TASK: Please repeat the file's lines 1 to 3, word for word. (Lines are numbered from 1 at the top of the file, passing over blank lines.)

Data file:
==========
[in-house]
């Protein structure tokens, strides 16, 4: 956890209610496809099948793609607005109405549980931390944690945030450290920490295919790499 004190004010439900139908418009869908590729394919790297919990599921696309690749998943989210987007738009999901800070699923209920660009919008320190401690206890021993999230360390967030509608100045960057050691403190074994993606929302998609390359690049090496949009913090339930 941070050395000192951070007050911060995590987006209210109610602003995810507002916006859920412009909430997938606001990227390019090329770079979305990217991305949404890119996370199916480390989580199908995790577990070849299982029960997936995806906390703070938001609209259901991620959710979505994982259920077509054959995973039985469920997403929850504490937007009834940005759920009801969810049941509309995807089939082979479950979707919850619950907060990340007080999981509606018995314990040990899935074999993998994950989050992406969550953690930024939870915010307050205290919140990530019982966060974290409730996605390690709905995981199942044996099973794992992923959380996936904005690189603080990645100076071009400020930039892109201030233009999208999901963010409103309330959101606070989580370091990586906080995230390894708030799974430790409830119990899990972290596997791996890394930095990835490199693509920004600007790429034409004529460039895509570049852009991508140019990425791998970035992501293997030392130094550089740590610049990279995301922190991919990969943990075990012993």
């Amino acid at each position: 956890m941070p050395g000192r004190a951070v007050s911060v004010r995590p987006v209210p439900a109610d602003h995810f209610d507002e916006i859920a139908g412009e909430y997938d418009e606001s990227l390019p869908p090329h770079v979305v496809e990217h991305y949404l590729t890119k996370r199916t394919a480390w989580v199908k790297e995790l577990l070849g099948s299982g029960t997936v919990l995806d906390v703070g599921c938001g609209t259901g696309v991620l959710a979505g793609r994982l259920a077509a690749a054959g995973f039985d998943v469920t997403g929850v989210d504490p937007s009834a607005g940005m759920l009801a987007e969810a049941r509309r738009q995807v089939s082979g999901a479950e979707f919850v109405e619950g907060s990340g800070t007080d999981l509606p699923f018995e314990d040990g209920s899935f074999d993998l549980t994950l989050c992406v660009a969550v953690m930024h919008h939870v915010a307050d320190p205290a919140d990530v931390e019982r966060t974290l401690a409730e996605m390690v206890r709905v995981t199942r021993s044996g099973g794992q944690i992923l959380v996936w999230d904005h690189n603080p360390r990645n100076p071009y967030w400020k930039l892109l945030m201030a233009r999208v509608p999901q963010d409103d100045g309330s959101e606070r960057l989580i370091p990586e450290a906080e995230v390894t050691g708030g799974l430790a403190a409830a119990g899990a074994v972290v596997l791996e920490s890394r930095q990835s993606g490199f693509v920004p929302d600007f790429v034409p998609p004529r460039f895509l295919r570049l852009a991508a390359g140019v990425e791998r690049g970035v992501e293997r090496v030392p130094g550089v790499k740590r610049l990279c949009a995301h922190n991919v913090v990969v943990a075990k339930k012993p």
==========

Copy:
[in-house]
């Protein structure tokens, strides 16, 4: 956890209610496809099948793609607005109405549980931390944690945030450290920490295919790499 004190004010439900139908418009869908590729394919790297919990599921696309690749998943989210987007738009999901800070699923209920660009919008320190401690206890021993999230360390967030509608100045960057050691403190074994993606929302998609390359690049090496949009913090339930 941070050395000192951070007050911060995590987006209210109610602003995810507002916006859920412009909430997938606001990227390019090329770079979305990217991305949404890119996370199916480390989580199908995790577990070849299982029960997936995806906390703070938001609209259901991620959710979505994982259920077509054959995973039985469920997403929850504490937007009834940005759920009801969810049941509309995807089939082979479950979707919850619950907060990340007080999981509606018995314990040990899935074999993998994950989050992406969550953690930024939870915010307050205290919140990530019982966060974290409730996605390690709905995981199942044996099973794992992923959380996936904005690189603080990645100076071009400020930039892109201030233009999208999901963010409103309330959101606070989580370091990586906080995230390894708030799974430790409830119990899990972290596997791996890394930095990835490199693509920004600007790429034409004529460039895509570049852009991508140019990425791998970035992501293997030392130094550089740590610049990279995301922190991919990969943990075990012993």
């Amino acid at each position: 956890m941070p050395g000192r004190a951070v007050s911060v004010r995590p987006v209210p439900a109610d602003h995810f209610d507002e916006i859920a139908g412009e909430y997938d418009e606001s990227l390019p869908p090329h770079v979305v496809e990217h991305y949404l590729t890119k996370r199916t394919a480390w989580v199908k790297e995790l577990l070849g099948s299982g029960t997936v919990l995806d906390v703070g599921c938001g609209t259901g696309v991620l959710a979505g793609r994982l259920a077509a690749a054959g995973f039985d998943v469920t997403g929850v989210d504490p937007s009834a607005g940005m759920l009801a987007e969810a049941r509309r738009q995807v089939s082979g999901a479950e979707f919850v109405e619950g907060s990340g800070t007080d999981l509606p699923f018995e314990d040990g209920s899935f074999d993998l549980t994950l989050c992406v660009a969550v953690m930024h919008h939870v915010a307050d320190p205290a919140d990530v931390e019982r966060t974290l401690a409730e996605m390690v206890r709905v995981t199942r021993s044996g099973g794992q944690i992923l959380v996936w999230d904005h690189n603080p360390r990645n100076p071009y967030w400020k930039l892109l945030m201030a233009r999208v509608p999901q963010d409103d100045g309330s959101e606070r960057l989580i370091p990586e450290a906080e995230v390894t050691g708030g799974l430790a403190a409830a119990g899990a074994v972290v596997l791996e920490s890394r930095q990835s993606g490199f693509v920004p929302d600007f790429v034409p998609p004529r460039f895509l295919r570049l852009a991508a390359g140019v990425e791998r690049g970035v992501e293997r090496v030392p130094g550089v790499k740590r610049l990279c949009a995301h922190n991919v913090v990969v943990a075990k339930k012993p």